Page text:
the first symptoms that should alert you – Tabu

Have you ever had chicken pox? So you are potentially susceptible to shingles, especially if your immunity is weakened. Here’s how to recognize this disease.

Shingles (or herpes zoster) is an infectious disease characterized by a painful rash. It is caused by the reactivation of the chickenpox virus, which belongs to the herpesvirus family. Therefore, it occurs in a person who has already had chickenpox, most often in childhood.

What causes shingles?

After recovery from chicken pox, the virus does not disappear completely: it remains inactivated at the level of the nerve roots. Years later, it can reactivate and lead to shingles. Specifically, the virus multiplies at the level of a nerve ganglion and traverses nerve fibers to cause a painful skin or mucous rash in the territory innervated by these fibers.

Often the cause of this reactivation is unknown. However, we know that it can occur at a time when the immune system is weakened, for example due to:

old age;
a disease (HIV, cancer, infectious disease, etc.);
taking immunosuppressive drugs;
cancer treatment.

What are the first symptoms of shingles?

Shingles tends to appear first on the side of the body where chickenpox was most severe. In half of the cases, this is the chest – we are talking about the intercostal area. The disease can also affect the thoracolumbar region, abdomen, genitals, neck and face.

During the two or three days before shingles appears, most patients experience pain, tingling, or itching of the skin on one side of the body. Lymph nodes may be palpable under the armpit on the same side.

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Then, redness appears on the affected part of the body. A rash similar to small, fluid-filled blisters surrounded by a red area then develops. In the case of intercostal zoster, the rashes evoke the shape of a half-belt: they develop in a horizontal band that extends from the spine to the side of the chest.

Other symptoms of shingles

These lesions continue to appear for 3 to 5 days and are mainly concentrated in the area innervated by the infected nerves, although some blisters may appear in other parts of the body.

These small pimples are itchy and very painful to the touch. They are also contagious and can spread chickenpox to people who are not immune to the virus.

In addition to the rash, patients may also experience:

mild fever;
severe pain on one side of the chest, like a burning or stabbing sensation;
a temporary loss of sensitivity in certain areas of the skin.

Shingles: Disappearance of symptoms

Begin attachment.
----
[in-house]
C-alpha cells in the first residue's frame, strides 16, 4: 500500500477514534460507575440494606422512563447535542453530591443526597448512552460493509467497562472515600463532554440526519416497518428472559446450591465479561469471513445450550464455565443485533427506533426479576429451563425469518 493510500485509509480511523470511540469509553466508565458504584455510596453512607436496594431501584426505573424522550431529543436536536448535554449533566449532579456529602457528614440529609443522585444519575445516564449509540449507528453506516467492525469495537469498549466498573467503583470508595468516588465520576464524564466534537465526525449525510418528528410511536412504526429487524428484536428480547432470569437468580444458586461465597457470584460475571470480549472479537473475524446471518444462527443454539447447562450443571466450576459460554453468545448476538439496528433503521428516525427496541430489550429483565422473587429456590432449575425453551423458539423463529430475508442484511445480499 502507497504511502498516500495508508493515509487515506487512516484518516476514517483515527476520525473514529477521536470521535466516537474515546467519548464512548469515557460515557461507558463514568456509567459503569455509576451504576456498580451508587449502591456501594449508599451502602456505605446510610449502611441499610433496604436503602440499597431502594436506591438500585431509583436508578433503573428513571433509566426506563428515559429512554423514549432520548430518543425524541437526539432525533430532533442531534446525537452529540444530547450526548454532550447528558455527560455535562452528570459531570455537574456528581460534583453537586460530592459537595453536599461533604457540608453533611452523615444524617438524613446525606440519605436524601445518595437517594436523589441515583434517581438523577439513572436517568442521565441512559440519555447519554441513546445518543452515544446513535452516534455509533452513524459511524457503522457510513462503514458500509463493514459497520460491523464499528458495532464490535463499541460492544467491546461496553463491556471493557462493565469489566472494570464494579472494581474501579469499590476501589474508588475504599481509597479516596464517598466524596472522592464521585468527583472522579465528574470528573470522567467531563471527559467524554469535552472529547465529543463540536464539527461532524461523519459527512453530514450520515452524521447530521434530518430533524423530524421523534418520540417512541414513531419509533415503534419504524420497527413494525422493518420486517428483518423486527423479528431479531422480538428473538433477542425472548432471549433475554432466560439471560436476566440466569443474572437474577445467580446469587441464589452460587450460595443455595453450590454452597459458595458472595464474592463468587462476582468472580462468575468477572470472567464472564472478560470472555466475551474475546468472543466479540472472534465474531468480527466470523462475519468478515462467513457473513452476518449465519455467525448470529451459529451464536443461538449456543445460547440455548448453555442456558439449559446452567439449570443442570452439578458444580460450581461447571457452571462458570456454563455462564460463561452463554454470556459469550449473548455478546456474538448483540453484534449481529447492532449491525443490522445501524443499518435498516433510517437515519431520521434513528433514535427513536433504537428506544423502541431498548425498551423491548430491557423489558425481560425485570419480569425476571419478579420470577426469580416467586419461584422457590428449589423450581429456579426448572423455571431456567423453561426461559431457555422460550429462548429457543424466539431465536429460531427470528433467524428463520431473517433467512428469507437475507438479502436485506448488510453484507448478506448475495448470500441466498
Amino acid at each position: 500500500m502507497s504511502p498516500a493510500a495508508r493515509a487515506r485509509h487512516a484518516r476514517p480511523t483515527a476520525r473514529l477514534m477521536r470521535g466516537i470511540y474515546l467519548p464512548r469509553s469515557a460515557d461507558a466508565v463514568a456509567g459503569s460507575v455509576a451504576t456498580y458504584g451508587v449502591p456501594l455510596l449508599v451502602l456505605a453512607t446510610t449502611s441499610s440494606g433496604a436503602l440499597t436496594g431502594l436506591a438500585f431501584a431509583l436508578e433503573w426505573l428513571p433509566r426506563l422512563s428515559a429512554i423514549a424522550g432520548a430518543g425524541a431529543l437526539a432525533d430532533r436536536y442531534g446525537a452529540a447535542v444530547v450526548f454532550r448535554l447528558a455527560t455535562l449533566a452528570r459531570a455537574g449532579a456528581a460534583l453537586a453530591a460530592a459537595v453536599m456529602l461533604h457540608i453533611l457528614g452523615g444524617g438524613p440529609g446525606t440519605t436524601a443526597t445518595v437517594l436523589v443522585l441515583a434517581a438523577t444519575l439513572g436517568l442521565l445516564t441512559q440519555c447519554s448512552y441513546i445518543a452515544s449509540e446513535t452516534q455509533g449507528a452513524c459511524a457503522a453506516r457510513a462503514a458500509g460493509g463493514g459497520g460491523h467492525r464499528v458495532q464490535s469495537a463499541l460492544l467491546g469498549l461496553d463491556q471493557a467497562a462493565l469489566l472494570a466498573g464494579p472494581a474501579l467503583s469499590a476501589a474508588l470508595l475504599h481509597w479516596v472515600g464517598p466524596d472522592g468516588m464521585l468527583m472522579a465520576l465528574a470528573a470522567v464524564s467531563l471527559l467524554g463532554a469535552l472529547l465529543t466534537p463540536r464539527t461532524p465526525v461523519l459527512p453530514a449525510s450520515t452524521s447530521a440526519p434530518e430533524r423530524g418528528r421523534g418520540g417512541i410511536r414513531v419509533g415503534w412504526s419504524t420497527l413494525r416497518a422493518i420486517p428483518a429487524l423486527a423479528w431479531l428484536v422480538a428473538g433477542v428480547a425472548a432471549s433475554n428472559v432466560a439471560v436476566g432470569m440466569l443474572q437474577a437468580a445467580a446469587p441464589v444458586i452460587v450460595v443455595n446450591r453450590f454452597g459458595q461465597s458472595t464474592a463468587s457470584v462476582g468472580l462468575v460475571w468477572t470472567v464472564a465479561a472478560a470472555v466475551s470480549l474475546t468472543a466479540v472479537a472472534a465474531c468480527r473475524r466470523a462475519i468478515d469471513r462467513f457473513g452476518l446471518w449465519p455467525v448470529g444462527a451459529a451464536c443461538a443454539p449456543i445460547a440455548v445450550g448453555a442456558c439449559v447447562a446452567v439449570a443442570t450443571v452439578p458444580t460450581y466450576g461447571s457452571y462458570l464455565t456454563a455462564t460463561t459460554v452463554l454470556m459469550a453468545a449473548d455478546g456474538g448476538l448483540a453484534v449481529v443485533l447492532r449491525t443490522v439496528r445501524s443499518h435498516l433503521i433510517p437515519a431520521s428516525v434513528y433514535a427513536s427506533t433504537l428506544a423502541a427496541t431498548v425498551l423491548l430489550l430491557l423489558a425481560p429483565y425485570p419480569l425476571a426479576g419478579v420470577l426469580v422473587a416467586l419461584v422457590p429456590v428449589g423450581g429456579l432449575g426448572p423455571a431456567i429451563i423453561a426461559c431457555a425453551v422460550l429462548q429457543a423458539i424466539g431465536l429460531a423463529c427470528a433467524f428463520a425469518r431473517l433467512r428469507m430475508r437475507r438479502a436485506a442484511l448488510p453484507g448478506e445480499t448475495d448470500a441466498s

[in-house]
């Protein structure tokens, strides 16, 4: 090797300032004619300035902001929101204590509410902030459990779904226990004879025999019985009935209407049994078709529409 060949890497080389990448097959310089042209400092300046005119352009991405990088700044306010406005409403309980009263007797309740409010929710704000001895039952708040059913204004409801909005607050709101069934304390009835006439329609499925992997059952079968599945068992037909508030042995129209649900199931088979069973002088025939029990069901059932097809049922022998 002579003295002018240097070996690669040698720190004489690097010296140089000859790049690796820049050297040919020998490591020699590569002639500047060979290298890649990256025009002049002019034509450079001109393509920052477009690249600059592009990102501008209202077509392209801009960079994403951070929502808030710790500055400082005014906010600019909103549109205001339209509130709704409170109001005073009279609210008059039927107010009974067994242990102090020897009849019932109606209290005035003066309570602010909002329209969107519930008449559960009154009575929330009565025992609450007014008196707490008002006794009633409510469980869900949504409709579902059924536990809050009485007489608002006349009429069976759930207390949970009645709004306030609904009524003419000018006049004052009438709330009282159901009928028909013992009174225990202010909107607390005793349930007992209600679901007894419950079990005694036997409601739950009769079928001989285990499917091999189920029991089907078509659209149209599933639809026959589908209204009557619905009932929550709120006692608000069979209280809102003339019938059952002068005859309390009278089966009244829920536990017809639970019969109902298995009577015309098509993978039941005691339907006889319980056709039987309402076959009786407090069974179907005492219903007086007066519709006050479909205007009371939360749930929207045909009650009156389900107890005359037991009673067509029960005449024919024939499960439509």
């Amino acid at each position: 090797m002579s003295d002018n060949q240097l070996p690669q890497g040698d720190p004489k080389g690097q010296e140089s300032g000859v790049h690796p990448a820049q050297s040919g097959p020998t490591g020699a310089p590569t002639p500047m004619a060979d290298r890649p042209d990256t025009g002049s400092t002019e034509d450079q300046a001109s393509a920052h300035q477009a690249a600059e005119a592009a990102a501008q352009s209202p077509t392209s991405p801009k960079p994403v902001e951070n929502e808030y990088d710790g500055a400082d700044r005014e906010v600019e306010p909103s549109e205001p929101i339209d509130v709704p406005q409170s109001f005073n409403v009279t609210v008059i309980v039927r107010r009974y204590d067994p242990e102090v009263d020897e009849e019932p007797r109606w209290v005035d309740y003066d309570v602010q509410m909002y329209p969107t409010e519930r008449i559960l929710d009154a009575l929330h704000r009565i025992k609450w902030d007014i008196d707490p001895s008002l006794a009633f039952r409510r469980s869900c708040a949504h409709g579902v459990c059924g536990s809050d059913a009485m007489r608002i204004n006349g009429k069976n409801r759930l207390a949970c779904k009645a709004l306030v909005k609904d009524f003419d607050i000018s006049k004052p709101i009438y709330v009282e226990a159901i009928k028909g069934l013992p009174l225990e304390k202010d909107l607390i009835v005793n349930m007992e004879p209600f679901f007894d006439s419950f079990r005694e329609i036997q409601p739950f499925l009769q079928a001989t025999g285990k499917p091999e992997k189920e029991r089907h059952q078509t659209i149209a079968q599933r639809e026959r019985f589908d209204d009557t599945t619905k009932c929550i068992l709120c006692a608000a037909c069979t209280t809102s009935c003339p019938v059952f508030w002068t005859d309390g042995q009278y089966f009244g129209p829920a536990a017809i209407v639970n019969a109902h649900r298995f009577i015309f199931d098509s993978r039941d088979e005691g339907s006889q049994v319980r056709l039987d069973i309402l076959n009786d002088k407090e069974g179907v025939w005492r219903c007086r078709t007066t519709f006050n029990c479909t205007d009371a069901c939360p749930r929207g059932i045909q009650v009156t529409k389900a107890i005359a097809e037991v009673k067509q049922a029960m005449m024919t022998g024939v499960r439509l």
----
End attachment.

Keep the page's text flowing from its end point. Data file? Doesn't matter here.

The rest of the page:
Between 5 and 7 days after the appearance, the blisters begin to dry and form a crust. These crusts fall off after 2 to 3 weeks and may leave pink or whitish scars, but this is not systematic – healing often occurs without sequelae.

Symptoms that persist beyond three weeks may indicate immune system dysfunction. It is recommended to consult a doctor again.

Zoster ophthalmic and auricular: specific signs

Sometimes the virus can affect a nerve that innervates the eye. Ophthalmic shingles is primarily manifested by violent and throbbing headaches located on the forehead and in one eye. Then, a rash appears on one side of the face. It can be located on the forehead, scalp, nose or eyelid.

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This form of shingles is worrisome because it often gives rise to complications such as conjunctivitis, keratitis, paralysis of eye movements and even loss of vision.

Shingles can also affect the auditory nerves. It is characterized by the appearance of vesicles in the ear, but also by tinnitus, vertigo, facial paralysis or hearing loss.

Shingles: What are the possible complications?

The most common complication is postherpetic neuralgia, which occurs in about 10% of patients – and especially in the elderly. This is a burning or electric shock-like pain that persists long after the blisters have disappeared and can last for months or even years. This can be very severe and affect the patient’s quality of life, leading in particular to sleep disturbances, loss of appetite, anxiety or depression.

In addition, scratching blisters can cause another type of complication: bacterial superinfection.

The earlier shingles is treated, the lower the risk of complications, hence the importance of knowing the symptoms well.